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ABSTRACT: The Women's Health Initiative (WHI) Estrogen-Alone Trial randomized postmenopausal women, 50 to 79 years of age, with prior hysterectomy, to conjugated equine estrogens (CEE) or placebo with a 5.9-year median duration of CEE use. In 2013, the WHI published outcomes for additional extended follow-up. Reported here for the first time is an analysis of the number needed to treat with CEE rather than placebo for younger women (50-59 years) to prevent an adverse long-term outcome. For every 76 women randomized to CEE at 50-59 years, one less myocardial infarction occurred during the 13-year cumulative long-term follow-up. For every 37 women randomized to CEE at 50-59 years, one less woman experienced a global index endpoint (including coronary heart disease, invasive breast cancer, stroke, pulmonary embolism, colorectal cancer, hip fracture, and death) during the 13-year follow-up. Younger women (50-59 years), compared to older women, had more favorable cumulative long-term outcomes for MI and global index. Though a subgroup analysis is not an adequate basis for making primary prevention guideline recommendations, the WHI Estrogen-Alone Trial outcomes strongly suggest that a similar course of estrogen initiated at 50-59 years in postmenopausal women with prior hysterectomy results in significant long-term health benefit.
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ABSTRACT: To evaluate the influence of estrogen therapy and estrogen-progestin therapy on homocysteine and C-reactive protein levels in postmenopausal women. In total, 99 postmenopausal women were included in this double-blind, randomized clinical trial and divided into three groups: Group A used estrogen therapy alone (2.0 mg of 17β-estradiol), Group B received estrogen-progestin therapy (2.0 mg of 17 β-estradiol +1.0 mg of norethisterone acetate) and Group C received a placebo (control). The length of treatment was six months. Serum measurements of homocysteine and C-reactive protein were carried out prior to the onset of treatment and following six months of therapy. After six months of treatment, there was a 20.7% reduction in homocysteine levels and a 100.5% increase in C-reactive protein levels in the group of women who used estrogen therapy. With respect to the estrogen-progestin group, there was a 12.2% decrease in homocysteine levels and a 93.5% increase in C-reactive protein levels. Our data suggested that hormone therapy (unopposed estrogen or estrogen associated with progestin) may have a positive influence on decreasing cardiovascular risk due to a significant reduction in homocysteine levels.Clinics (São Paulo, Brazil) 02/2015; 70(2):107-13. DOI:10.6061/clinics/2015(02)07 · 1.42 Impact Factor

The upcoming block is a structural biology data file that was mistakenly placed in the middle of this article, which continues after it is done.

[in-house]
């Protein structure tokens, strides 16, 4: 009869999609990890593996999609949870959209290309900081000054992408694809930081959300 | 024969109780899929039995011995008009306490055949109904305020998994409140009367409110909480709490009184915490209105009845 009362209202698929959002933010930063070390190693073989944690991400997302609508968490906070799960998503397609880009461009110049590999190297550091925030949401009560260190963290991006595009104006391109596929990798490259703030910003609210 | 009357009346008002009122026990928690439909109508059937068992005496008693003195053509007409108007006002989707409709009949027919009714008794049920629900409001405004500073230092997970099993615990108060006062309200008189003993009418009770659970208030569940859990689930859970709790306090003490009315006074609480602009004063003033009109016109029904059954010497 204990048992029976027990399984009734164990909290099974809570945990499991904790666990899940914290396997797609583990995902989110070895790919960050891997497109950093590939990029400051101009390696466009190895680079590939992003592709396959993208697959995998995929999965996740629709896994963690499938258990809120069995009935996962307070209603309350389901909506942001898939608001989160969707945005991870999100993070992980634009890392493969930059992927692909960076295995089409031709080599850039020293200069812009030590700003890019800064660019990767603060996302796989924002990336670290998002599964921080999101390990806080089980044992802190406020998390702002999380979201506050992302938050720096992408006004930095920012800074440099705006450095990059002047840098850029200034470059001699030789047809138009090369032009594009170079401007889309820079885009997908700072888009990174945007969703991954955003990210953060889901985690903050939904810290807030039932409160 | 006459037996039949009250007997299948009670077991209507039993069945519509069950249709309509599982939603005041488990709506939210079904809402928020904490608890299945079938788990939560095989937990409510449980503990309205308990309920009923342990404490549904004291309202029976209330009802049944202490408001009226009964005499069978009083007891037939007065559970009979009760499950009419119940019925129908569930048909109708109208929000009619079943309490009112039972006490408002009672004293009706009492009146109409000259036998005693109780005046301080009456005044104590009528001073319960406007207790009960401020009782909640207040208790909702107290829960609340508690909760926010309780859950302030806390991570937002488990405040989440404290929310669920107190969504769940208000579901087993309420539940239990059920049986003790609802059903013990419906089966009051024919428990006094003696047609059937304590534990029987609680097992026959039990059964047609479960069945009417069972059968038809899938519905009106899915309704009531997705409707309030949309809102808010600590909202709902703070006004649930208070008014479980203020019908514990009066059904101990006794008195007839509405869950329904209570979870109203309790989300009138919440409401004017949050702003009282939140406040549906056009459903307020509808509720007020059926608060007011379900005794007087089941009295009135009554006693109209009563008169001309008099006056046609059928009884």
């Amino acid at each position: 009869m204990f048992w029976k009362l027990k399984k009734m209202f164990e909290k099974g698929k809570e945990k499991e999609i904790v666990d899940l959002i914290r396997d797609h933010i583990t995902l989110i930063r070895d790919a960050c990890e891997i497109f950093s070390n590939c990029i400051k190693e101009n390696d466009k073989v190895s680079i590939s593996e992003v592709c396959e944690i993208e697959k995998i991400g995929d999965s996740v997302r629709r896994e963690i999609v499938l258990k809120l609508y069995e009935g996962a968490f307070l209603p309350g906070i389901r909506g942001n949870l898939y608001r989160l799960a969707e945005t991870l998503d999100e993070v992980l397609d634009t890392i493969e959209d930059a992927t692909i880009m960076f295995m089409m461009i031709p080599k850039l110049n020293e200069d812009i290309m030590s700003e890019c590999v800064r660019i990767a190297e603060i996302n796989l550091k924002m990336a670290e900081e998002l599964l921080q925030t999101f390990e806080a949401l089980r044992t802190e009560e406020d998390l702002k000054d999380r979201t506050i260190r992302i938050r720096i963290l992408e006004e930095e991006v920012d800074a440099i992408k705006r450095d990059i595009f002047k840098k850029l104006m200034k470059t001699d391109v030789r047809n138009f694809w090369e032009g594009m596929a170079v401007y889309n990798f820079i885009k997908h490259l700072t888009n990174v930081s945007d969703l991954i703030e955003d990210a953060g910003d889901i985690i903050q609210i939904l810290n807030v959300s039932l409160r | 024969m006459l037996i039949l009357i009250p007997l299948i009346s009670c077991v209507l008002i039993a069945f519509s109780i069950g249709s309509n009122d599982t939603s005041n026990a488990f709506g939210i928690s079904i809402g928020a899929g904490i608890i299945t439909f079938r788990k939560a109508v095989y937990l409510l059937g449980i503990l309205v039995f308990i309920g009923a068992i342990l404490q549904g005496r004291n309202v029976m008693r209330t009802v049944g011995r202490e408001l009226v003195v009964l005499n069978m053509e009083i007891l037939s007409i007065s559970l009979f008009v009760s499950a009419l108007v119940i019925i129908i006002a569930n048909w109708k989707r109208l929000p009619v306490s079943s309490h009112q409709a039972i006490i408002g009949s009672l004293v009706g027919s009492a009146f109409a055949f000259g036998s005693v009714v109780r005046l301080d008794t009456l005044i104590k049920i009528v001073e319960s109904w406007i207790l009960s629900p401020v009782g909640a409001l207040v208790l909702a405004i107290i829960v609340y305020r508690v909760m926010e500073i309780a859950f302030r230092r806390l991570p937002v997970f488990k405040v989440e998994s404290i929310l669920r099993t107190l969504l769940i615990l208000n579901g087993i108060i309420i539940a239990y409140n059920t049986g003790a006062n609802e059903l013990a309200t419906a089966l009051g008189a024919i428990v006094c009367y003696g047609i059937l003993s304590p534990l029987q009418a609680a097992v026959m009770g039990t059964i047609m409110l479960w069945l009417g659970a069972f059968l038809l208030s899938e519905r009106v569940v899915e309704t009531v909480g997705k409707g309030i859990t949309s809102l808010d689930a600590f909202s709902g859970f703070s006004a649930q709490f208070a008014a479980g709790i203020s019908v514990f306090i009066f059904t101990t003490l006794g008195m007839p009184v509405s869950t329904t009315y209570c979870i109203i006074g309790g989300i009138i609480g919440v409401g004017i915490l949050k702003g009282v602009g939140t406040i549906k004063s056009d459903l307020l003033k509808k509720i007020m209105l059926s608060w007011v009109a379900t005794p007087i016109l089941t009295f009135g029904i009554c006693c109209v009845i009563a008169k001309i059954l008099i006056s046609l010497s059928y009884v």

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ABSTRACT: To evaluate safety and efficacy of gabapentin in management of psychosexual symptoms in postmenopausal women. Fifty symptomatic postmenopausal females were randomly allocated into two groups; Group I received gabapentin 900 mg/day along with calcium 500 mg and Group II was given only calcium for 6 months and followed-up at 1,3, and 6 months. Data was analyzed in terms of percentage reduction of psychosomatic and sexual symptoms. Change in lipid profile and other blood parameters by the end of study were measured. Maximum improvement was seen in insomnia (90-98%) in gabapentin group. Improvement in anxiety was noted by 40.5, 49.5, and 53.8% at 1, 3, and 6 months, respectively, in Group I. While in Group II, maximum improvement noted was 18.6, 19.7, and 20% at 1, 3, and 6 months, respectively. Similarly for depression, improvement was 40.4,47, and 49.5%at 1, 3, and 6 months, respectively, in Group I; while it was 15.4, 16.6, and 17% at 1, 3, and 6 months, respectively, in Group II. No significant improvement in vaginal dryness and dyspareunia noted at all follow-ups in either group. Somatic symptoms reduced by 33, 36.8, and 40% at 1, 3, and 6 months, respectively, in Group I compared to 18% improvement at all follow-up in Group II. Low density lipoprotein (LDL) was raised in Group I significantly more than Group II. Other blood parameters were comparable in both groups. Gabapentin can lead to improvement in postmenopausal psychosomatic symptoms, while sexual symptoms show no improvement. Gabapentin can lead to increase in serum LDL, hence, precaution should be taken in patients with deranged lipid profile before starting therapy and it should be monitored during course of therapy. This drug can cause minor side effects like somnolence and dizziness.01/2015; 6(1):10-15. DOI:10.4103/0976-7800.153605